MONTICELLO — Cully Welter made it a point to absorb everything during the week leading up to the Class 3A state championship.
He watched his players revel in the opportunity to play for a chance to stand at the mountain top as state champions. When Welter stepped onto the field at Memorial Stadium, he soaked in the moment, one that he's been in before.
Coaching a state championship team isn't new for him. He did it five times at Aledo with three wins. This year, he led the Sages through a perfect season capped off by a win over Byron for Monticello's first football state title to earn the Herald & Review Area Football Coach of the Year.
His last state championship came in 2002, but Welter never felt that longing to prove that he could do it again.
“I feel pressure to do right by our kids — that’s what motivates me," Welter said. "I do get nervous and I do get worried and I do stress out, but it’s never because: Hey, we need to get to the quarterfinals because we’ve been in the second round three or four times in a row. I never felt there was any sort of monkey on our back. That’s not the kind of validation I’m looking for as a coach. There are more important things, even though I do want to see the kids be successful."
Welter's fourth state championship wasn't unlike his first in Aledo. It was the first time a starving Monticello football fan base got to feel the elation of winning, and it showed with a packed crowd in the home-side stands at Memorial Stadium.
“I think it would be a disservice to say it’s a large crowd only because we’re 20 minutes away," he said. "Certainly there would have been a few who wouldn’t have made the trip to DeKalb, but I think it was much more important to the community than I had any conceivable notion."
But just how Monticello got to the point to send fans to lunacy and have 15 seniors leave the program with a first-place trophy came down to two key elements: Playing as a whole and an unwavering confidence in themselves.
It's easy to pay lip service or be disingenuous about truly believing every football cliche. How many people really buy into the mantra that hangs on every poster in weight rooms and locker rooms?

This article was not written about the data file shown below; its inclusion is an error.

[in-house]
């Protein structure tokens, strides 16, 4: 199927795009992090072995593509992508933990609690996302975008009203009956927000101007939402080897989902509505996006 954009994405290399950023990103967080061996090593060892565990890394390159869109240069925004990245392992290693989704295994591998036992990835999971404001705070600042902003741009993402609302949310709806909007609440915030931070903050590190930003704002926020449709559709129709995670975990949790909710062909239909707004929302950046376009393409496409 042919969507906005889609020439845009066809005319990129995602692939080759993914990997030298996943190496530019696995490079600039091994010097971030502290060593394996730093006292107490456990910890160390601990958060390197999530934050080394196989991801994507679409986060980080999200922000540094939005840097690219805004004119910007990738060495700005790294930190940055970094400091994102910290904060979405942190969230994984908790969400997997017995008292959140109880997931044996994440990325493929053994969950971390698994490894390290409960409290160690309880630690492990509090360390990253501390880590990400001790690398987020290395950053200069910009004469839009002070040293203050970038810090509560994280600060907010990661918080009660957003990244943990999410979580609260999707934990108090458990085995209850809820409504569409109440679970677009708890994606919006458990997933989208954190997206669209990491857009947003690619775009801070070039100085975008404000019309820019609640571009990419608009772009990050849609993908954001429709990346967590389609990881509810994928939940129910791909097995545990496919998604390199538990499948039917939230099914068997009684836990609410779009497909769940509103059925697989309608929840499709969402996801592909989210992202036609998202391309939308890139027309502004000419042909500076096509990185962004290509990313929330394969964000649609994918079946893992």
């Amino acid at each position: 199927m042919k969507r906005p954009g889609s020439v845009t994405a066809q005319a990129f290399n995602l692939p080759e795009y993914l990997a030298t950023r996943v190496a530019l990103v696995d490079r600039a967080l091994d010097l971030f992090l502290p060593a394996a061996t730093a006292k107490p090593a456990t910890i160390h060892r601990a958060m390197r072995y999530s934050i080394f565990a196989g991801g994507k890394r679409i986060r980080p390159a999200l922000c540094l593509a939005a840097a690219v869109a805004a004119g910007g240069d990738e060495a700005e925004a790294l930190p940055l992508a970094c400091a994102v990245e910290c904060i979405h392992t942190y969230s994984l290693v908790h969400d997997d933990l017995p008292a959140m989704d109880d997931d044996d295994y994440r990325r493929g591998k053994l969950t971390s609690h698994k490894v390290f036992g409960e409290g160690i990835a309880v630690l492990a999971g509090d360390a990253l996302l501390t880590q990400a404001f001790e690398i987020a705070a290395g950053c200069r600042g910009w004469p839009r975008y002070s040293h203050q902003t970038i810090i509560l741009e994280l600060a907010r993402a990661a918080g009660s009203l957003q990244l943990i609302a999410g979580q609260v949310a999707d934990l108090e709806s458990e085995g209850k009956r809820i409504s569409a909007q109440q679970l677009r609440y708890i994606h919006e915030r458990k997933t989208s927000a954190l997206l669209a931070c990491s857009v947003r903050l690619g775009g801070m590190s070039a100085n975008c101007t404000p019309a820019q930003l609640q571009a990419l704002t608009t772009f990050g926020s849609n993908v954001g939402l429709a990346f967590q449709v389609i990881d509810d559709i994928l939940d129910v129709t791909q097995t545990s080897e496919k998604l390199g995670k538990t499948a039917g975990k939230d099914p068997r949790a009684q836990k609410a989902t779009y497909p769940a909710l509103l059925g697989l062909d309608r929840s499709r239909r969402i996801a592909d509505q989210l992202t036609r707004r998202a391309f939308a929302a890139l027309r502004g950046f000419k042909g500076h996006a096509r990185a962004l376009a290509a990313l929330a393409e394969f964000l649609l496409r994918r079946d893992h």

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Welter had a hunger to get his players to back one another, and to truly buy in to those mantras.
“I think what I’ve been craving is more getting these kids to the point where they have the passion to play for one another," he said. "I really saw that. I’ve seen that grow over the years, but I really saw that this year where the kids were very unselfish and really put the team first and just cared about each other."
Welter has been fostering the desire for his players to play for the team, for each other, for years. If they didn't, how would the Sages have overcome an injury to Brandon Burton early in the season that took a piece from inexperienced and undersized offensive and defensive lines? How would Monticello have picked up for the loss of defensive leader Cole Reedy in the first round of the playoffs, the cold, rainy weather in the semifinals against Carlinville, or a late fumble in the state championship game by Alek Bundy when the team was clinging to a lead?
"He really made sure that the seniors knew that it was their team and their time and that they really needed to take care of business," Reedy said, "and to make sure they're doing the best they can do because everyone knows there really is no next year as a senior."
There was also a never-say-die attitude in Monticello. No one worried after Bundy handed the ball back to Byron late in the game. Instead, he hawked a game-sealing interception.
“That’s the other trait that I felt was indicative of this team," Welter said. "I think it played out in the state championship game where we just never got rattled. I don’t think the weather affected us. Our kids have this inherent confidence in themselves where outside forces don’t affect them. They’re going to do what they do and they’re going to feel confident in what they do. Even if things look bleak, they’re going to hang in there."
Things are a little different now for Welter than his previous state championships, but a 16-year gap has a way of doing that. This trip to a championship, for as much as he enjoyed the ride and the feeling of elation, was as enjoyable for Cully Welter the spectator as it was for Cully Welter the coach.
He watched keenly as his players and coaching staff celebrated and felt the same feeling he's felt three times prior.
“I think when you’re younger your goals are a little bit more paramount," Welter said. "When you get into coaching certainly you want to impact kids, but you also have your own personal goals. Those fall by the wayside as you get older and see what your purpose is as a coach. Don’t get me wrong, I enjoy being part of it, but it’s so much nicer watching them be successful."